As the disc changes shape, it will push out in the direction with the least restraint. The most common direction with least restraint is in a posterior and lateral direction. The intervertebral foramen is located close to this region and this is also where nerve roots exit the spine (Figure 2).
There is various terminology used to describe the change in the disc's shape as it is impacted with chronic compressive loads such as protruding, herniated, prolapsed, bulging, or ruptured disc. Also frequently heard is the misnomer, slipped disc, which is technically misleading because the disc has not slipped anywhere, it has just changed shape. An effort has been made to update the terminology so it is consistent with the differing levels of severity of the disc herniation. The terms shown in Figure 3 reflect the types and severity of disc herniation and are preferable for describing disc herniation.
Signs And Symptoms
The most common signs and symptoms of disc herniation involve sensory or motor impairments. Sensory symptoms include sharp, shooting, electrical-type pain sensations, as well as paresthesia (pins and needles) or numbness. Motor impairments are evident with either muscle weakness or atrophy. Lumbar nerve roots feed the nerves of the lower extremities, so symptoms from lumbar disc herniation are generally felt in the lower extremity, although pain may be felt in the back as well.
The region of the lower extremity where the impairments are present helps indicate the corresponding affected nerve root. For example, in the upper lumbar region the nerve roots primarily feed into the femoral nerve and therefore symptoms are generally felt in the anterior thigh region. If the disc herniation is in the lower lumbar region, symptoms will generally be felt down the posterior side of the leg because these nerve roots feed the sciatic nerve. Other nerve compression pathologies can produce symptoms similar to disc pressure on a nerve root. Assessment will help determine crucial information about where the nerve compression is originating.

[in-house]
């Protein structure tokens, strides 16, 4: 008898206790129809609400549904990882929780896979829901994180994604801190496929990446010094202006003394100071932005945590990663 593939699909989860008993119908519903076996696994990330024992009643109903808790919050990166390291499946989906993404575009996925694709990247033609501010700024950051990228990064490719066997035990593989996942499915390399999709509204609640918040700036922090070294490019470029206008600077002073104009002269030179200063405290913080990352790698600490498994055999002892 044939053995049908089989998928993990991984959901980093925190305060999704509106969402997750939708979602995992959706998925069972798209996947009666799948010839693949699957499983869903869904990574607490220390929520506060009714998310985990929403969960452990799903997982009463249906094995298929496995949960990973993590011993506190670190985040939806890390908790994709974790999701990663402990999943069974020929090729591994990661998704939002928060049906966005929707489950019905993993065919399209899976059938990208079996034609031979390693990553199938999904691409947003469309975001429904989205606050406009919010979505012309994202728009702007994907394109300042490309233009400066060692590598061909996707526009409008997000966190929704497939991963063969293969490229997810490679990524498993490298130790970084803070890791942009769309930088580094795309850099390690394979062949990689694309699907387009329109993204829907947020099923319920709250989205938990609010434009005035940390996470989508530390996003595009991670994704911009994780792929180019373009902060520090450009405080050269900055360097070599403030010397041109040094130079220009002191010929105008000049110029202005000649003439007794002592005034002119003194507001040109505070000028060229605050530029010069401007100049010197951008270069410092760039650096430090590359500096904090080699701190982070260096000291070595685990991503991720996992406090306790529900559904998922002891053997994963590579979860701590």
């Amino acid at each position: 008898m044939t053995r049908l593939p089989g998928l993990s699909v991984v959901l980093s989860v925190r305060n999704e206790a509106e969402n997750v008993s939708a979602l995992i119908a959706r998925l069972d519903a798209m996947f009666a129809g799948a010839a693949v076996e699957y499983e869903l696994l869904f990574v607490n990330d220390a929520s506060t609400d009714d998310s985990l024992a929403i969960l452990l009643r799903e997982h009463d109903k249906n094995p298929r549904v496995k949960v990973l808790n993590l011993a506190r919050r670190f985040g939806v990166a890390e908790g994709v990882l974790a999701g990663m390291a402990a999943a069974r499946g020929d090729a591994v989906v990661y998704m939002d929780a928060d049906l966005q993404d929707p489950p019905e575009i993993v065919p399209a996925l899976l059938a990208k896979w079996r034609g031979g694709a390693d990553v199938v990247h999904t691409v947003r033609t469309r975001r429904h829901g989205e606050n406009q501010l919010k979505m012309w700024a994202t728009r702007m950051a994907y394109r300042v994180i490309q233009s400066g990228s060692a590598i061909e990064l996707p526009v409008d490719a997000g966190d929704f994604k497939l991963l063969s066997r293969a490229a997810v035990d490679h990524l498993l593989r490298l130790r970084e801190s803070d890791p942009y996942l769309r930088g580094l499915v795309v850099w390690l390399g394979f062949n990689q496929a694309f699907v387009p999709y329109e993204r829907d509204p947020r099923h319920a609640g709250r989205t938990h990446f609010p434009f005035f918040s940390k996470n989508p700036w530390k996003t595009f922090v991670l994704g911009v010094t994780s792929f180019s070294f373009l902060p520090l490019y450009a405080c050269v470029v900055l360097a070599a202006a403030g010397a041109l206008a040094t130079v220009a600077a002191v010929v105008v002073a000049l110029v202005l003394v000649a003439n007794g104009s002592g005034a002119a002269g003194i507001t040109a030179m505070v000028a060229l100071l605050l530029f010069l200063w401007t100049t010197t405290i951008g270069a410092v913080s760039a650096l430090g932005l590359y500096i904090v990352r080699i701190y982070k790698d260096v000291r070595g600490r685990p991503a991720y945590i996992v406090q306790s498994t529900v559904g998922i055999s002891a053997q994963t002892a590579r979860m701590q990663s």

A key question for massage therapists is whether or not it is appropriate to work on somebody with a herniated disc. Massage therapy can be a valuable means of helping to reduce the aggravating factors that perpetuate lumbar disc herniation and the subsequent pain and dysfunction that result. As with other potentially serious medical conditions, it is a good idea to obtain a doctor's clearance before treating the client.
Many of the muscles in the lumbar region, and especially those attaching directly to the lumbar vertebra, increase compressive loads on the intervertebral disc when they are tight. Consequently, reducing tightness in the lumbar muscles helps decrease compressive stress on the intervertebral disc, thus relieving symptoms. Massage will not reverse the process of disc herniation that has already occurred, but it can help reduce compressive forces that can further deform the disc.
A common concern expressed by massage therapists is whether or not working in the lumbar region will press the protruding disc against the adjacent nerve roots. Note that in Figure 4 we see the relationship between the lumbar muscular structures, the transverse processes of lumbar vertebra and the nerve roots. The transverse processes prevent direct pressure on the nerve root. While the specific massage techniques will not directly compress the disc against the nerve roots, it is possible to aggravate pain from a disc herniation with massage in the lumbar region indirectly by moving the vertebral bodies.
Because the disc does not always protrude in the same direction in relation to the nerve root there is no way to know for sure which motions or positions will aggravate nerve root compression. A good general rule of thumb is that if any motion or position or technique further aggravates the client's symptoms, it should be immediately stopped. However, relieving muscular tension in the lumbar region is an important step to reducing disc compression.
Because herniated discs are more common than once thought, it is likely you have had clients with this condition. In general you should consider it relatively safe to work on clients who have disc herniation. A standard rule of caution should be that anything that further aggravates the client's neurological symptoms should be immediately stopped. As usual, if it is at all possible to get further clarification of the exact nature of the problem from a physician you should definitely try to do that. Massage therapy can be a valuable adjunct treatment for clients with disc herniations, so the more you know about this condition the more effective relief you can provide your clients.
Click here for more information about Whitney Lowe, LMT.